A complete Guide about Cryptogenic stroke
Stroke is one of the most crucial medical concerns around the globe. NHANES 2015-2018 data shows that approximately 7.6 million people aged below 20 have had a stroke in the United States alone, and an estimated 795,000 people experience a recurrent stroke.
Although there are some known causes, the actual medical reasons behind some strokes remain a mystery. Such a stroke with unknown causes is called an unknown stroke or cryptogenic strokes.
What is a Cryptogenic Stroke?
A stroke is typically caused by a blood clot that travels to the brain and impedes cerebral blood circulation. A Cryptogenic stroke, also known as a stroke of undetermined etiology, Cryptogenic meaning or it can be defined as a cerebral infarction that is not caused by definite large artery atherosclerosis, cardioembolis , or small artery diseases despite thorough serologic, cardiac, and vascular consideration.
When put in simple words, a cryptogenic stroke is one the cause of which cannot be determined even through extensive testing and medical evaluation. An estimation says that about 1 in 3, or 25-30% ischemic strokes are cryptogenic.
Why is finding the Cause of a Stroke Medically Significant?
Recurrent strokes are prevalent in one-time stroke survivors: it is estimated that approximately 1 in every 4 stroke survivors has a high chance of suffering from another stroke event. Finding the cause of a stroke and working to treat it considerably lowers its risk and, therefore, is necessary to take up with your physician.
Endeavoring to find the cause of cryptogenic stroke is an arduous, frustrating and overwhelming process as its reasons are not evident. However, a thorough evaluation with a group of trained professionals and an efficient diagnostic workup can help you find the root cause and prevent another episode.
Symptoms of Cryptogenic Stroke
Cryptogenic stroke trigger the same symptoms in patients as in ischemic or hemorrhage stroke. Patients may feel sudden numbness in the face, arm, or leg (most commonly on one side of the body), severe headache without any reason, sudden confusion or inability to articulate or understand speech, complete or partial loss of mobility, lack of coordination, dizziness, or inability to see either from one or both eyes.
What are the Hidden Causes behind Cryptogenic Stroke?
Atrial fibrillation or irregular heartbeat is one of the most common causes of cryptogenic stroke. Atrial fibrillation is a cardiac condition where the heart does not beat at its average pace: the upper chambers beat irregularly at a breakneck speed. Consequently, blood circulation is disturbed and does not regularly reach the rest of the body, causing it to clot and pool. This creates a very high-risk situation as a blood clot can travel to the brain and cause a stroke. Patients suffering from atrial fibrillation are at five times greater risk of having a stroke than others.
Other common causes of a stroke may include hardening of arteries (large artery atherosclerosis), blood clotting disorders (thrombophilia), and heart structure problems such as Patent Foramen Ovale.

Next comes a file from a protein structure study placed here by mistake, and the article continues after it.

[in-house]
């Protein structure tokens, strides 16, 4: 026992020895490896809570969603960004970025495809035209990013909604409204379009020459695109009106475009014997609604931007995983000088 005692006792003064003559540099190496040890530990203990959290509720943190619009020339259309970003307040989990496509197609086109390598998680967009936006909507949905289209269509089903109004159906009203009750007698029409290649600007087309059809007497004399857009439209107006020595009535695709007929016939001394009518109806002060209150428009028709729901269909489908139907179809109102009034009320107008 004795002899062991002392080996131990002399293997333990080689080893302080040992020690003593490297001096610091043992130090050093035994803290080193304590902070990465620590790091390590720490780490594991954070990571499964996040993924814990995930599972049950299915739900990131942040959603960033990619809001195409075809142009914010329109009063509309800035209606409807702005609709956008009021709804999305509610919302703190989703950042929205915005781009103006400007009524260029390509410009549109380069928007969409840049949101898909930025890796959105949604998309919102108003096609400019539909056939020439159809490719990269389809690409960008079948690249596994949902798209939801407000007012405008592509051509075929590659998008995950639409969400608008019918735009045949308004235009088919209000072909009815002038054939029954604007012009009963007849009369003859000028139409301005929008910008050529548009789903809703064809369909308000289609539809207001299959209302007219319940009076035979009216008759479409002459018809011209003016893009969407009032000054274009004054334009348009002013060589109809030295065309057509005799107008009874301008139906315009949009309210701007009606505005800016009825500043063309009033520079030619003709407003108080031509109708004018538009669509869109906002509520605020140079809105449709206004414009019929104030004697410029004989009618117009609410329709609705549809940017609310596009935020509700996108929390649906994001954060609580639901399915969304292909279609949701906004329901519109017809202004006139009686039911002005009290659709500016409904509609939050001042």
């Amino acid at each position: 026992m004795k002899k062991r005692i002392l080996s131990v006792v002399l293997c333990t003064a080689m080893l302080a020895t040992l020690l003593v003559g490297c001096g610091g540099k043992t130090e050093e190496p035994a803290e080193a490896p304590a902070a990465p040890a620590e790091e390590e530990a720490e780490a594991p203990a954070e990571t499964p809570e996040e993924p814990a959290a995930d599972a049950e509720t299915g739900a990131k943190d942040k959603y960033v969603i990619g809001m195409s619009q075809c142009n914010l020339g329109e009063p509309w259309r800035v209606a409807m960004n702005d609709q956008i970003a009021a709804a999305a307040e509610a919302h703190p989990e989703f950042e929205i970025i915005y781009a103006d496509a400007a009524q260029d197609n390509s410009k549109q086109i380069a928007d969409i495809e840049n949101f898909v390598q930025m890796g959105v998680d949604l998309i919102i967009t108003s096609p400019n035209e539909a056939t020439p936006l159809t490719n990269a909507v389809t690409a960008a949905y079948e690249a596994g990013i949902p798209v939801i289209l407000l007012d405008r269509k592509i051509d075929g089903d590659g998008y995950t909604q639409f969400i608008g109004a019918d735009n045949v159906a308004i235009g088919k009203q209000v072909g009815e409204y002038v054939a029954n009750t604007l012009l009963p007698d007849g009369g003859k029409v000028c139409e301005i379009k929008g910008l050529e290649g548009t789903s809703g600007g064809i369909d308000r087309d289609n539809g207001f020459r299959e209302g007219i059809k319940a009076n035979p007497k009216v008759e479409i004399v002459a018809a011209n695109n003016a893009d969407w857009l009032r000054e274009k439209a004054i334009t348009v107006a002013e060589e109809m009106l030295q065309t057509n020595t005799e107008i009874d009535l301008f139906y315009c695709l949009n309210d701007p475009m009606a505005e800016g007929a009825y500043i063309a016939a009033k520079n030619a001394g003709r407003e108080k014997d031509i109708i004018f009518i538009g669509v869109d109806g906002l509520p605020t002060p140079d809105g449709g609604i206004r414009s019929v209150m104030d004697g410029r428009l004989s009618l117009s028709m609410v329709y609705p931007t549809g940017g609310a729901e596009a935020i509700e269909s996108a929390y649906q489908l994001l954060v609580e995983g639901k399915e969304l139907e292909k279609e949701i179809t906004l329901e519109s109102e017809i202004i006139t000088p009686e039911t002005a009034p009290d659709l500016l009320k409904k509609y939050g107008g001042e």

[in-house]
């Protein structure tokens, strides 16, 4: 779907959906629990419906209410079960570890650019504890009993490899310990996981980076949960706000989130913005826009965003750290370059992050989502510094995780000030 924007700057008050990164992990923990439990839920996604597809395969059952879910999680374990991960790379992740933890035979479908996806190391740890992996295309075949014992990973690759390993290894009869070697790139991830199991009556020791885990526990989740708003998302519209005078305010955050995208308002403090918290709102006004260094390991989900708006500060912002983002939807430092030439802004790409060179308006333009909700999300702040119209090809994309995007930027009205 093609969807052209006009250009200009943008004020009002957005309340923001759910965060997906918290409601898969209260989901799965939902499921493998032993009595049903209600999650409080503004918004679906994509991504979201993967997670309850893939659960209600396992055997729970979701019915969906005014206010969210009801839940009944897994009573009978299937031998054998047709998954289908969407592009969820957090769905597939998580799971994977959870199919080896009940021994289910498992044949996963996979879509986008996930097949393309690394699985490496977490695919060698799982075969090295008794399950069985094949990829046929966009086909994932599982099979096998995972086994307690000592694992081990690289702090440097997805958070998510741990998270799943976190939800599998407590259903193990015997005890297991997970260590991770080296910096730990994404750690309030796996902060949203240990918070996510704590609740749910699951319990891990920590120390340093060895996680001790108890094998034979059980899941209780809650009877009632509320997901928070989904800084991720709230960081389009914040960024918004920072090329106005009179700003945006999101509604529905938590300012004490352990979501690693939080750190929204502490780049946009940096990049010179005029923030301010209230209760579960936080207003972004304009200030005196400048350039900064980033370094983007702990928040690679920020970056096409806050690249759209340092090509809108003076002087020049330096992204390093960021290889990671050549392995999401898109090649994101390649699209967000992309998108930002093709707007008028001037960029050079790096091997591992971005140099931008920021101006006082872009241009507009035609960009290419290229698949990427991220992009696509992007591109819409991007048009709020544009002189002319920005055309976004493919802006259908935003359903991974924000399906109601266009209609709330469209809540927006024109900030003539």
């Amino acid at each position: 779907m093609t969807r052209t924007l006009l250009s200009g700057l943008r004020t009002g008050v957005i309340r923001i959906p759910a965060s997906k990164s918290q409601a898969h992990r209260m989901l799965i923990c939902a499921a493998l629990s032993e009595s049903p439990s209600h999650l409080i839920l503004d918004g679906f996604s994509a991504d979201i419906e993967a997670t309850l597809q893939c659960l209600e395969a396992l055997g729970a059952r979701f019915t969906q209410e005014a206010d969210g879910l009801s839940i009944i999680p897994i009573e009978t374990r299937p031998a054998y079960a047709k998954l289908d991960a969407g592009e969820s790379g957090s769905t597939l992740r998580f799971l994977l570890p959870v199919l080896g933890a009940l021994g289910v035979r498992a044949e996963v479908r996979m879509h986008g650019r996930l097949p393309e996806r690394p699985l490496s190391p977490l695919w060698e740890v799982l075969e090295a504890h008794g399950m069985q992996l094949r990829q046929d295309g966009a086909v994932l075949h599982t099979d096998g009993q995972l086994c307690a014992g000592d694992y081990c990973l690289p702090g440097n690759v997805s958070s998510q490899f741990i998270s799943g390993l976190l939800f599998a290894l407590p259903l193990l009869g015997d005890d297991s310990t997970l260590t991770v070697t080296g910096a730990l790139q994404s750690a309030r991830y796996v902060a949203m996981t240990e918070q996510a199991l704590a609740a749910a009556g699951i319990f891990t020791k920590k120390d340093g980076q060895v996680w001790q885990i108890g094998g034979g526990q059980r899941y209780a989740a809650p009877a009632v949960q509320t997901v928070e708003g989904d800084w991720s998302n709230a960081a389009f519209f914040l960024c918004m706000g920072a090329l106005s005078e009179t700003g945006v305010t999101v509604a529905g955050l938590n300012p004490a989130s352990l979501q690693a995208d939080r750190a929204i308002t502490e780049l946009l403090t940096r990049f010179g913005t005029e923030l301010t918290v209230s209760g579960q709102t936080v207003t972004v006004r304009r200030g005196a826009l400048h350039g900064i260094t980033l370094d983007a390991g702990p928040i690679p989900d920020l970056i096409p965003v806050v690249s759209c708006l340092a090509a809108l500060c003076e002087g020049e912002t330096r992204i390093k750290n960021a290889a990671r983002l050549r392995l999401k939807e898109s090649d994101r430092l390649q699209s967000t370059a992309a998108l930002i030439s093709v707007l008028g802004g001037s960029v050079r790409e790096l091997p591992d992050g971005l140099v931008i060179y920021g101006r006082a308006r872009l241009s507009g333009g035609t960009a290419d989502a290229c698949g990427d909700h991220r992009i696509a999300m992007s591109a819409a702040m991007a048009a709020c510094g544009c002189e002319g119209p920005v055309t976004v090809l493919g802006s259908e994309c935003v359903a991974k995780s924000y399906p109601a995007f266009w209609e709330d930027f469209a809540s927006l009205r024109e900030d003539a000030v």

Who can get a Cryptogenic Stroke?
It is not possible to determine which people are more likely to suffer from a cryptogenic stroke as the patient profile for all types of strokes is typically the same. All people suffering from any stroke are generally older and suffer from certain cardiovascular disorders or risk factors. The chances of men and women suffering from cryptogenic strokes are the same.
Similarly, there is no definite age group of people suffering from this kind of stroke, contrary to the popular belief that young people are more likely to get a cryptogenic stroke. Some other studies highlight the higher risks in Latin and Black people and say that the chances of African Americans having a cryptogenic stroke are two times higher than others. Hispanic people are 46% more likely to suffer from a cryptogenic stroke.
What is the Treatment for Cryptogenic Stroke?
Although research is uncovering new ways to deal with cryptogenic strokes, there are no definite treatments or preventive measures for them yet. You would not know you are having a stroke unless you have it: there are no initial symptoms.
It is pivotal to discuss with your physician the most suitable ways to treat the effects of a stroke and prevent any future ones. This thorough process may involve blood workups, lifestyle and diet changes, and diagnostic testing. Doctors also typically evaluate a patient’s heart, check the blood vessels in the head and neck, view brain tissue via brain imaging, and monitor their heartbeat.
Prescribed medicines should not be, under any circumstances, left unused unless they trigger certain medical complications. You can significantly diminish your chances of having another stroke by shifting to a healthy lifestyle filled with a balanced diet, exercise, and proper sleep schedule. Some physicians also treat stroke with the most common medicine at our hands: aspirin.
Do Cryptogenic Strokes occur often?
Ischemic strokes make up 85% of all strokes and occur because of a blood clot blocking a cerebral artery. Hemorrhage strokes make up the other 15% and happen due to the rupturing of a weakened blood vessel in the brain. About 25% of ischemic strokes are without a cause or are cryptogenic.